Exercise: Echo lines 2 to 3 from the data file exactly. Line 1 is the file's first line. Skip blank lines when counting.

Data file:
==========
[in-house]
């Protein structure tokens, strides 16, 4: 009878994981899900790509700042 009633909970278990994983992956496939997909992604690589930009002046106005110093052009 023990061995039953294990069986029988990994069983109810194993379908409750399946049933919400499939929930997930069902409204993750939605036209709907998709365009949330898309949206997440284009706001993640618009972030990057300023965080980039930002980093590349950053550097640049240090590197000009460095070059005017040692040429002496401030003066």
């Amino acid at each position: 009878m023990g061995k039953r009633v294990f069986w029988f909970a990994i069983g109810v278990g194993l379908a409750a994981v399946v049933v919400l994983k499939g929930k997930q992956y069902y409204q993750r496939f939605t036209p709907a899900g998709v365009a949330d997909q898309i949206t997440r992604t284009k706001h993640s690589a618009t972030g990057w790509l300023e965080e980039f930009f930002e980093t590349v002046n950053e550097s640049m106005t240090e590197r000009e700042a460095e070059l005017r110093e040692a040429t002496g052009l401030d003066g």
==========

């Protein structure tokens, strides 16, 4: 009878994981899900790509700042 009633909970278990994983992956496939997909992604690589930009002046106005110093052009 023990061995039953294990069986029988990994069983109810194993379908409750399946049933919400499939929930997930069902409204993750939605036209709907998709365009949330898309949206997440284009706001993640618009972030990057300023965080980039930002980093590349950053550097640049240090590197000009460095070059005017040692040429002496401030003066």
């Amino acid at each position: 009878m023990g061995k039953r009633v294990f069986w029988f909970a990994i069983g109810v278990g194993l379908a409750a994981v399946v049933v919400l994983k499939g929930k997930q992956y069902y409204q993750r496939f939605t036209p709907a899900g998709v365009a949330d997909q898309i949206t997440r992604t284009k706001h993640s690589a618009t972030g990057w790509l300023e965080e980039f930009f930002e980093t590349v002046n950053e550097s640049m106005t240090e590197r000009e700042a460095e070059l005017r110093e040692a040429t002496g052009l401030d003066g």